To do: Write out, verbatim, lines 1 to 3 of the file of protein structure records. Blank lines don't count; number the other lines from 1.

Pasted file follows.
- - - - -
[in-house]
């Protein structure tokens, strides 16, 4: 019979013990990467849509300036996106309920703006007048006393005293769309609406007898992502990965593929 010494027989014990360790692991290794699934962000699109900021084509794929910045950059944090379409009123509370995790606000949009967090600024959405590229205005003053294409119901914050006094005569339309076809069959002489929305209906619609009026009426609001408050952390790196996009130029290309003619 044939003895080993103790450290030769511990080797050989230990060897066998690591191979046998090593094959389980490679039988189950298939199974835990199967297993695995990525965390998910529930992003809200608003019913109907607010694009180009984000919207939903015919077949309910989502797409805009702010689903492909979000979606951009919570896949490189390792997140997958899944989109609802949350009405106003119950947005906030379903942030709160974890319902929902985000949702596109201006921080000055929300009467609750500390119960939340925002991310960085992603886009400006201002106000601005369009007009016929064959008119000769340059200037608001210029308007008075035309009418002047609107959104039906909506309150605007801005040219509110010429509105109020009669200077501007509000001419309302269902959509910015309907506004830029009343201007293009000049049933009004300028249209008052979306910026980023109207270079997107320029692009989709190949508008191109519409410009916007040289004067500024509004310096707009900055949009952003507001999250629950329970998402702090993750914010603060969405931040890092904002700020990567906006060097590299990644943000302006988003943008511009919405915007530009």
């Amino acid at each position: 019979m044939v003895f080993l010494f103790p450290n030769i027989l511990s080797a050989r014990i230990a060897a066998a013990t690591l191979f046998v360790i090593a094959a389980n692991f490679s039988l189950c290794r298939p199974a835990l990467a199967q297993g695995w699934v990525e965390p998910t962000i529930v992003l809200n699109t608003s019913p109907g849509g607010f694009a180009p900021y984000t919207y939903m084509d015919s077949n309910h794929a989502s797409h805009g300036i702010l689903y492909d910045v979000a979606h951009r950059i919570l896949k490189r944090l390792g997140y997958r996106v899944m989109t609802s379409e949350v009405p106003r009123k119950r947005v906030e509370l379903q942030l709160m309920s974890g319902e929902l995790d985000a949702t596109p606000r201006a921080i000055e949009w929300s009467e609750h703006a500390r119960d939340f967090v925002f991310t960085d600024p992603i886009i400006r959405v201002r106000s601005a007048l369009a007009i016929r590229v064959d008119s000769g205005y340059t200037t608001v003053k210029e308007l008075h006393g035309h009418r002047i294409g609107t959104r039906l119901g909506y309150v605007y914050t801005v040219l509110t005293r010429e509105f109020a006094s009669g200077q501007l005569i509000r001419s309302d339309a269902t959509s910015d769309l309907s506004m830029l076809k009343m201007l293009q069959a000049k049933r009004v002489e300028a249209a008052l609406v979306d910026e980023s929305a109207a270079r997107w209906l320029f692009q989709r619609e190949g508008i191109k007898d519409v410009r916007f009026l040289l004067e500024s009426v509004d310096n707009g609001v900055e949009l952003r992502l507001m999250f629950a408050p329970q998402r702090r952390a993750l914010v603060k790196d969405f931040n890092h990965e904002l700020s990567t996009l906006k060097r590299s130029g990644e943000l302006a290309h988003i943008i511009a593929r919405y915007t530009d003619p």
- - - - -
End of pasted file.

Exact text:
[in-house]
């Protein structure tokens, strides 16, 4: 019979013990990467849509300036996106309920703006007048006393005293769309609406007898992502990965593929 010494027989014990360790692991290794699934962000699109900021084509794929910045950059944090379409009123509370995790606000949009967090600024959405590229205005003053294409119901914050006094005569339309076809069959002489929305209906619609009026009426609001408050952390790196996009130029290309003619 044939003895080993103790450290030769511990080797050989230990060897066998690591191979046998090593094959389980490679039988189950298939199974835990199967297993695995990525965390998910529930992003809200608003019913109907607010694009180009984000919207939903015919077949309910989502797409805009702010689903492909979000979606951009919570896949490189390792997140997958899944989109609802949350009405106003119950947005906030379903942030709160974890319902929902985000949702596109201006921080000055929300009467609750500390119960939340925002991310960085992603886009400006201002106000601005369009007009016929064959008119000769340059200037608001210029308007008075035309009418002047609107959104039906909506309150605007801005040219509110010429509105109020009669200077501007509000001419309302269902959509910015309907506004830029009343201007293009000049049933009004300028249209008052979306910026980023109207270079997107320029692009989709190949508008191109519409410009916007040289004067500024509004310096707009900055949009952003507001999250629950329970998402702090993750914010603060969405931040890092904002700020990567906006060097590299990644943000302006988003943008511009919405915007530009």
């Amino acid at each position: 019979m044939v003895f080993l010494f103790p450290n030769i027989l511990s080797a050989r014990i230990a060897a066998a013990t690591l191979f046998v360790i090593a094959a389980n692991f490679s039988l189950c290794r298939p199974a835990l990467a199967q297993g695995w699934v990525e965390p998910t962000i529930v992003l809200n699109t608003s019913p109907g849509g607010f694009a180009p900021y984000t919207y939903m084509d015919s077949n309910h794929a989502s797409h805009g300036i702010l689903y492909d910045v979000a979606h951009r950059i919570l896949k490189r944090l390792g997140y997958r996106v899944m989109t609802s379409e949350v009405p106003r009123k119950r947005v906030e509370l379903q942030l709160m309920s974890g319902e929902l995790d985000a949702t596109p606000r201006a921080i000055e949009w929300s009467e609750h703006a500390r119960d939340f967090v925002f991310t960085d600024p992603i886009i400006r959405v201002r106000s601005a007048l369009a007009i016929r590229v064959d008119s000769g205005y340059t200037t608001v003053k210029e308007l008075h006393g035309h009418r002047i294409g609107t959104r039906l119901g909506y309150v605007y914050t801005v040219l509110t005293r010429e509105f109020a006094s009669g200077q501007l005569i509000r001419s309302d339309a269902t959509s910015d769309l309907s506004m830029l076809k009343m201007l293009q069959a000049k049933r009004v002489e300028a249209a008052l609406v979306d910026e980023s929305a109207a270079r997107w209906l320029f692009q989709r619609e190949g508008i191109k007898d519409v410009r916007f009026l040289l004067e500024s009426v509004d310096n707009g609001v900055e949009l952003r992502l507001m999250f629950a408050p329970q998402r702090r952390a993750l914010v603060k790196d969405f931040n890092h990965e904002l700020s990567t996009l906006k060097r590299s130029g990644e943000l302006a290309h988003i943008i511009a593929r919405y915007t530009d003619p």